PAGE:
Council turns its back on BlackBerry

Council turns its back on BlackBerry

Summary: The BlackBerry's got interoperability issues and isn't future-proof, according to one council that opted for Windows Mobile devices instead

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TOPICS: Networking
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Social workers are increasingly using Wi-Fi-enabled handhelds and the BlackBerry is proving an increasingly popular choice. But one council has turned its back on the Research in Motion device on the grounds that is not "future-proof", it emerged on Wednesday.

Worcestershire's Social Services has rolled out PDAs to its workers, but decided to use Microsoft Pocket PC software because of "interoperability issues".

"We wanted to future-proof our devices. BlackBerry didn't offer the flexibility we required across our systems. We are thinking of a Microsoft future," said Gareth Hart, project manager at Worcestershire County Council.

"Microsoft software and Handheld PCs can provide the service to gather information from our office-based systems and present it on a remote PDA screen," Hart said. Worcestershire County Council use Microsoft Outlook for email, he added.

Research In Motion (RIM), the company that produces the BlackBerry, responded by saying it was highly interoperable.

"BlackBerry is used by government organisations all over the UK, including many local governments. One of the main reasons that they choose BlackBerry is the high level of interoperability with IT systems because we support Microsoft, Novell and Lotus email environments as well as other organisational data systems including SAP, Siebel, Oracle and many custom-built in-house applications," RIM said in a statement.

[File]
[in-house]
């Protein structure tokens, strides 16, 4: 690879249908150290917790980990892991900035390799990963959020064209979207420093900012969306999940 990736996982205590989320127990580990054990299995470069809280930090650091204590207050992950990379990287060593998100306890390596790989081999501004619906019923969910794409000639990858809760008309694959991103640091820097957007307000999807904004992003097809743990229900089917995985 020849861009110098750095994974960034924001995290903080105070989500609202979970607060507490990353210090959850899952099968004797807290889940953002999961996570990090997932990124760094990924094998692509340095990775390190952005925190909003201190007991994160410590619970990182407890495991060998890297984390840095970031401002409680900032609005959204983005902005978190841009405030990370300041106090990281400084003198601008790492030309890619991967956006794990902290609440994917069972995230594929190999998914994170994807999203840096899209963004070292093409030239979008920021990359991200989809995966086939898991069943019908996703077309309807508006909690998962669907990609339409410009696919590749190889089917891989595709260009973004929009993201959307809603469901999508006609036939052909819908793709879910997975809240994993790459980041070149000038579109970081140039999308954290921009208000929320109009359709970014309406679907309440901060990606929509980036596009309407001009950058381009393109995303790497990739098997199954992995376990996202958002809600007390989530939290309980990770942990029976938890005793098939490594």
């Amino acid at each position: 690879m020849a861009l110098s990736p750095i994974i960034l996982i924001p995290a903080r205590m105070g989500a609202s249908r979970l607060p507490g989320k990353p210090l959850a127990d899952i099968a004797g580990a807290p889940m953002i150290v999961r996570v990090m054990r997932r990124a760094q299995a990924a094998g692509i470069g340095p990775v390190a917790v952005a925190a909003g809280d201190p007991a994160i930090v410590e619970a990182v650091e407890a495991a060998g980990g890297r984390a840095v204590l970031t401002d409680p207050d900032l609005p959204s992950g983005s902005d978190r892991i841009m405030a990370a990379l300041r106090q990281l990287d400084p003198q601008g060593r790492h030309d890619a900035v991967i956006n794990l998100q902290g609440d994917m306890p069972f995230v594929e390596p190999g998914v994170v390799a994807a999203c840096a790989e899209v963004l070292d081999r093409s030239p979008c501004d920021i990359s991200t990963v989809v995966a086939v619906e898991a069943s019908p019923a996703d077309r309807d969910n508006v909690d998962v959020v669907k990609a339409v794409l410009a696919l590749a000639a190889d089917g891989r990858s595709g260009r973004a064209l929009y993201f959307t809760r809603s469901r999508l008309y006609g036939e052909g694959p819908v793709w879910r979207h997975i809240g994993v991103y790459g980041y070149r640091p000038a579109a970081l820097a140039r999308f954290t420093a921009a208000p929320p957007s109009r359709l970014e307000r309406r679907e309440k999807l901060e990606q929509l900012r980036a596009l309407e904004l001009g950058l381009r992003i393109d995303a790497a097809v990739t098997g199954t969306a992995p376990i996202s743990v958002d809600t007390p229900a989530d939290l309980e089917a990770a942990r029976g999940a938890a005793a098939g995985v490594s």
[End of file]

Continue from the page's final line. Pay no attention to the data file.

Worcestershire Social Services senior management, Childrens Services, and Adult Services currently use around 140 O2 XDA IIs, with "more in the pipeline". All the service agreements run for 12 months at a time for both the mobile devices and the software licences.

The PDAs will use Intellisync's Mobile Suite 6 delivered over GPRS, rather than 3G. "We decided to use GPRS because Worcestershire is a rural county. 3G coverage was not an option, as it only covered a very small area," said Hart.

Senior social services managers will use the PDAs to communicate decisions about residents and users. "Important decisions like taking children into care can be made more immediately. When decisions are needed, emergency situations can be dealt with then and there," said Hart.

Security concerns have also been addressed, according to Hart. In the event of the theft or loss of a PDA, the device can be locked remotely and have all of its data wiped by Intellisync's systems management. Messages are encrypted, and the PDA locks itself after "10 to 15 minutes of inactivity", Hart said.

Unlike Barnet Borough Council, there is no "alert button" facility on the PDAs, although Worcestershire are planning a review in 2006 concerning social workers working alone.

The deal between O2, Intellisync, and Worcestershire County Council was brokered by Handheld PCs, the council said.

Topic: Networking

Tom Espiner

About Tom Espiner

Tom is a technology reporter for ZDNet.com. He covers the security beat, writing about everything from hacking and cybercrime to threats and mitigation. He also focuses on open source and emerging technologies, all the while trying to cut through greenwash.

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